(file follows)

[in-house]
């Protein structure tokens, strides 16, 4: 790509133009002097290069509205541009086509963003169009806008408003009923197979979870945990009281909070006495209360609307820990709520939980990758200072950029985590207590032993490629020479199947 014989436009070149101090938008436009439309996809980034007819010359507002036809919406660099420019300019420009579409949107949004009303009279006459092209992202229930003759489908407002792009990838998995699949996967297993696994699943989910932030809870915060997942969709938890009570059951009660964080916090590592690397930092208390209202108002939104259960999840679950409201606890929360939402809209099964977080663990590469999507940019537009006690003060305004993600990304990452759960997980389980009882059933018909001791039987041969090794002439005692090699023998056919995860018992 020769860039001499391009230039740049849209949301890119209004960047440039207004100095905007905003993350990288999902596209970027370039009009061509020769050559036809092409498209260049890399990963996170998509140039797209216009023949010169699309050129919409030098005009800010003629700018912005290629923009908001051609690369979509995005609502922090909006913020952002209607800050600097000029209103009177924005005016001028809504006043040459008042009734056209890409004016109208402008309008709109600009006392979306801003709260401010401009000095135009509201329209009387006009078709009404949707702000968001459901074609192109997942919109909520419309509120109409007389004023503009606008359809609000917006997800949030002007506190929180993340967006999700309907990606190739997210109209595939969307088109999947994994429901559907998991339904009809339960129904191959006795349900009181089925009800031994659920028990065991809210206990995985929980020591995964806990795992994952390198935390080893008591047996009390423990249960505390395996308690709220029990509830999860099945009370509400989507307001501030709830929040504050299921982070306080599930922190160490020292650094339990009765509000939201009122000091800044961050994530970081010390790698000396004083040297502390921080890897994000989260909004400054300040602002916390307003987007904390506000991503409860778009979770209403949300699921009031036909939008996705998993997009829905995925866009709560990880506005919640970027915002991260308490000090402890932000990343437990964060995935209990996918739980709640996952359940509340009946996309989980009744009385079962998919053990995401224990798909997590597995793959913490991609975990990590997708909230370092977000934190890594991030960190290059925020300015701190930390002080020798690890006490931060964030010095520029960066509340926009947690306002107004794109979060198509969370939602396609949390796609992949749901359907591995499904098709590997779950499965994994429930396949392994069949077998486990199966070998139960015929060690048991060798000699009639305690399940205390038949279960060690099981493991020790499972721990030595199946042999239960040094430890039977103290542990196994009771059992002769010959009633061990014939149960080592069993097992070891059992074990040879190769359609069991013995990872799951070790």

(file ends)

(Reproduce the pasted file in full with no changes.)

[in-house]
């Protein structure tokens, strides 16, 4: 790509133009002097290069509205541009086509963003169009806008408003009923197979979870945990009281909070006495209360609307820990709520939980990758200072950029985590207590032993490629020479199947 014989436009070149101090938008436009439309996809980034007819010359507002036809919406660099420019300019420009579409949107949004009303009279006459092209992202229930003759489908407002792009990838998995699949996967297993696994699943989910932030809870915060997942969709938890009570059951009660964080916090590592690397930092208390209202108002939104259960999840679950409201606890929360939402809209099964977080663990590469999507940019537009006690003060305004993600990304990452759960997980389980009882059933018909001791039987041969090794002439005692090699023998056919995860018992 020769860039001499391009230039740049849209949301890119209004960047440039207004100095905007905003993350990288999902596209970027370039009009061509020769050559036809092409498209260049890399990963996170998509140039797209216009023949010169699309050129919409030098005009800010003629700018912005290629923009908001051609690369979509995005609502922090909006913020952002209607800050600097000029209103009177924005005016001028809504006043040459008042009734056209890409004016109208402008309008709109600009006392979306801003709260401010401009000095135009509201329209009387006009078709009404949707702000968001459901074609192109997942919109909520419309509120109409007389004023503009606008359809609000917006997800949030002007506190929180993340967006999700309907990606190739997210109209595939969307088109999947994994429901559907998991339904009809339960129904191959006795349900009181089925009800031994659920028990065991809210206990995985929980020591995964806990795992994952390198935390080893008591047996009390423990249960505390395996308690709220029990509830999860099945009370509400989507307001501030709830929040504050299921982070306080599930922190160490020292650094339990009765509000939201009122000091800044961050994530970081010390790698000396004083040297502390921080890897994000989260909004400054300040602002916390307003987007904390506000991503409860778009979770209403949300699921009031036909939008996705998993997009829905995925866009709560990880506005919640970027915002991260308490000090402890932000990343437990964060995935209990996918739980709640996952359940509340009946996309989980009744009385079962998919053990995401224990798909997590597995793959913490991609975990990590997708909230370092977000934190890594991030960190290059925020300015701190930390002080020798690890006490931060964030010095520029960066509340926009947690306002107004794109979060198509969370939602396609949390796609992949749901359907591995499904098709590997779950499965994994429930396949392994069949077998486990199966070998139960015929060690048991060798000699009639305690399940205390038949279960060690099981493991020790499972721990030595199946042999239960040094430890039977103290542990196994009771059992002769010959009633061990014939149960080592069993097992070891059992074990040879190769359609069991013995990872799951070790």